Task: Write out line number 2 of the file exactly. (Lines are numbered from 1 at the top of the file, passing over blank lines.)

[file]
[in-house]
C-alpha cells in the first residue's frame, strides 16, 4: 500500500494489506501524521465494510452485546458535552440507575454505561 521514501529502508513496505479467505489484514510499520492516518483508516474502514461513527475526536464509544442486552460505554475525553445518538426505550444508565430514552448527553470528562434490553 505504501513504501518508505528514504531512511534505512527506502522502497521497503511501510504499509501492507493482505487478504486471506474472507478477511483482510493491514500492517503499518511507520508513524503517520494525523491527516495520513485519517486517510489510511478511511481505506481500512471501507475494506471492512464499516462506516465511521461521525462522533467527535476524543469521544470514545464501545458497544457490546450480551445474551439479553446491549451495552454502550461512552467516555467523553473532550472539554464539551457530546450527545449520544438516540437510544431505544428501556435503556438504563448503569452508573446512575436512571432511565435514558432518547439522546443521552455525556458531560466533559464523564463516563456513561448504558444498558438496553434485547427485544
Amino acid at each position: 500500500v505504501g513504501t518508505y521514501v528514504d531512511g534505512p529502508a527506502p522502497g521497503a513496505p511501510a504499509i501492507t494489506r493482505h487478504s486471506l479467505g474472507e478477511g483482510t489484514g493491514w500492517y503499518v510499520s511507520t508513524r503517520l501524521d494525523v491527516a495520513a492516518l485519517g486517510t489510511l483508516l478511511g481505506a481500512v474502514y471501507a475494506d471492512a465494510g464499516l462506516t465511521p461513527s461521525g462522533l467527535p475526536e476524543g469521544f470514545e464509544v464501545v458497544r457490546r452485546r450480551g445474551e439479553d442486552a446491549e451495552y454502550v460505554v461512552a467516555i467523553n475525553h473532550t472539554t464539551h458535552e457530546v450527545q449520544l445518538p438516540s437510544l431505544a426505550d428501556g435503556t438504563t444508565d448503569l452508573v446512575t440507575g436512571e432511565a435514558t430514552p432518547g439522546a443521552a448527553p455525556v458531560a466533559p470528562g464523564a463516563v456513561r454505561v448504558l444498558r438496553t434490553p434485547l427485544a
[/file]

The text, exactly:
C-alpha cells in the first residue's frame, strides 16, 4: 500500500494489506501524521465494510452485546458535552440507575454505561 521514501529502508513496505479467505489484514510499520492516518483508516474502514461513527475526536464509544442486552460505554475525553445518538426505550444508565430514552448527553470528562434490553 505504501513504501518508505528514504531512511534505512527506502522502497521497503511501510504499509501492507493482505487478504486471506474472507478477511483482510493491514500492517503499518511507520508513524503517520494525523491527516495520513485519517486517510489510511478511511481505506481500512471501507475494506471492512464499516462506516465511521461521525462522533467527535476524543469521544470514545464501545458497544457490546450480551445474551439479553446491549451495552454502550461512552467516555467523553473532550472539554464539551457530546450527545449520544438516540437510544431505544428501556435503556438504563448503569452508573446512575436512571432511565435514558432518547439522546443521552455525556458531560466533559464523564463516563456513561448504558444498558438496553434485547427485544